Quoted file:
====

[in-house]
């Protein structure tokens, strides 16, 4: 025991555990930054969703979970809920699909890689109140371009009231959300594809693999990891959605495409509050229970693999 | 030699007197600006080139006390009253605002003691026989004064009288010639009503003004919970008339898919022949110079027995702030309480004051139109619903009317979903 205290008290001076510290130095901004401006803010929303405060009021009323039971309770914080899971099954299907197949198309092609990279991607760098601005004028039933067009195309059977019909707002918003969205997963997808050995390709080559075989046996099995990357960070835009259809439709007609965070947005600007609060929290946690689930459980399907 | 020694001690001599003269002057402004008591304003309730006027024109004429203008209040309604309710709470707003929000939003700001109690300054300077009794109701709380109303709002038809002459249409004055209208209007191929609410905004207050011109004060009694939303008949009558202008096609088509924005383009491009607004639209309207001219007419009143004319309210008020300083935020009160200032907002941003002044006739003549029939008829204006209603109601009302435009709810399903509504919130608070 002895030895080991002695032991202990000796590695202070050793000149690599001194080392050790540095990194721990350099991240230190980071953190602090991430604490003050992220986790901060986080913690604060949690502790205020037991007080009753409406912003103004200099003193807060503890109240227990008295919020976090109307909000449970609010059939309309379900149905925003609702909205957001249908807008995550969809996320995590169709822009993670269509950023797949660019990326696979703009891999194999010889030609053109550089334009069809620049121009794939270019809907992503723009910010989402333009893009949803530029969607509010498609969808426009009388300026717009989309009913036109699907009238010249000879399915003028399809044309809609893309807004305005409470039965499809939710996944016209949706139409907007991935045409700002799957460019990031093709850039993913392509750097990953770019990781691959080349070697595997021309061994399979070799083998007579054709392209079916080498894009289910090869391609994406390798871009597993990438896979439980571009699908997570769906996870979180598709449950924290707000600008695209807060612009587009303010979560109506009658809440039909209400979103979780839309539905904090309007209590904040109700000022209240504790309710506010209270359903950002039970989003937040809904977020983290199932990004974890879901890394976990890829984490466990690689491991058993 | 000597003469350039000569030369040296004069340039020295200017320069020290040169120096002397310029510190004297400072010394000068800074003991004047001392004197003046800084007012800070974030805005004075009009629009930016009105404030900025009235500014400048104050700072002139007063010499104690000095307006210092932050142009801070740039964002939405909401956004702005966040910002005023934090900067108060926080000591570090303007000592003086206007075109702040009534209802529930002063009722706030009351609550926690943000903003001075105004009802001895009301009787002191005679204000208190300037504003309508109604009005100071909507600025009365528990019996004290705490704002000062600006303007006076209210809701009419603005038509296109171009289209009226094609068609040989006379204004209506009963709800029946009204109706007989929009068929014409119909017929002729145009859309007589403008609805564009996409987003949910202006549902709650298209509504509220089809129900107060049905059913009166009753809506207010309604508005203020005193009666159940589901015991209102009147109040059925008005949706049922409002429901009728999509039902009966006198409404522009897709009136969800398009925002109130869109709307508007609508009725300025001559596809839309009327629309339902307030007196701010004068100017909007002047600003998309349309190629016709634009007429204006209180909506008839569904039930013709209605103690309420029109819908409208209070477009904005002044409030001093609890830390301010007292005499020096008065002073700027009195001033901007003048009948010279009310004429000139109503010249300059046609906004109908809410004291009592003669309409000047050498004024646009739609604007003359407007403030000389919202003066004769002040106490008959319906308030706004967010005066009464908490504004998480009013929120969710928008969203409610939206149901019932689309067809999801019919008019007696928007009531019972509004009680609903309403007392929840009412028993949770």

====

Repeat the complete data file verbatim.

[in-house]
């Protein structure tokens, strides 16, 4: 025991555990930054969703979970809920699909890689109140371009009231959300594809693999990891959605495409509050229970693999 | 030699007197600006080139006390009253605002003691026989004064009288010639009503003004919970008339898919022949110079027995702030309480004051139109619903009317979903 205290008290001076510290130095901004401006803010929303405060009021009323039971309770914080899971099954299907197949198309092609990279991607760098601005004028039933067009195309059977019909707002918003969205997963997808050995390709080559075989046996099995990357960070835009259809439709007609965070947005600007609060929290946690689930459980399907 | 020694001690001599003269002057402004008591304003309730006027024109004429203008209040309604309710709470707003929000939003700001109690300054300077009794109701709380109303709002038809002459249409004055209208209007191929609410905004207050011109004060009694939303008949009558202008096609088509924005383009491009607004639209309207001219007419009143004319309210008020300083935020009160200032907002941003002044006739003549029939008829204006209603109601009302435009709810399903509504919130608070 002895030895080991002695032991202990000796590695202070050793000149690599001194080392050790540095990194721990350099991240230190980071953190602090991430604490003050992220986790901060986080913690604060949690502790205020037991007080009753409406912003103004200099003193807060503890109240227990008295919020976090109307909000449970609010059939309309379900149905925003609702909205957001249908807008995550969809996320995590169709822009993670269509950023797949660019990326696979703009891999194999010889030609053109550089334009069809620049121009794939270019809907992503723009910010989402333009893009949803530029969607509010498609969808426009009388300026717009989309009913036109699907009238010249000879399915003028399809044309809609893309807004305005409470039965499809939710996944016209949706139409907007991935045409700002799957460019990031093709850039993913392509750097990953770019990781691959080349070697595997021309061994399979070799083998007579054709392209079916080498894009289910090869391609994406390798871009597993990438896979439980571009699908997570769906996870979180598709449950924290707000600008695209807060612009587009303010979560109506009658809440039909209400979103979780839309539905904090309007209590904040109700000022209240504790309710506010209270359903950002039970989003937040809904977020983290199932990004974890879901890394976990890829984490466990690689491991058993 | 000597003469350039000569030369040296004069340039020295200017320069020290040169120096002397310029510190004297400072010394000068800074003991004047001392004197003046800084007012800070974030805005004075009009629009930016009105404030900025009235500014400048104050700072002139007063010499104690000095307006210092932050142009801070740039964002939405909401956004702005966040910002005023934090900067108060926080000591570090303007000592003086206007075109702040009534209802529930002063009722706030009351609550926690943000903003001075105004009802001895009301009787002191005679204000208190300037504003309508109604009005100071909507600025009365528990019996004290705490704002000062600006303007006076209210809701009419603005038509296109171009289209009226094609068609040989006379204004209506009963709800029946009204109706007989929009068929014409119909017929002729145009859309007589403008609805564009996409987003949910202006549902709650298209509504509220089809129900107060049905059913009166009753809506207010309604508005203020005193009666159940589901015991209102009147109040059925008005949706049922409002429901009728999509039902009966006198409404522009897709009136969800398009925002109130869109709307508007609508009725300025001559596809839309009327629309339902307030007196701010004068100017909007002047600003998309349309190629016709634009007429204006209180909506008839569904039930013709209605103690309420029109819908409208209070477009904005002044409030001093609890830390301010007292005499020096008065002073700027009195001033901007003048009948010279009310004429000139109503010249300059046609906004109908809410004291009592003669309409000047050498004024646009739609604007003359407007403030000389919202003066004769002040106490008959319906308030706004967010005066009464908490504004998480009013929120969710928008969203409610939206149901019932689309067809999801019919008019007696928007009531019972509004009680609903309403007392929840009412028993949770």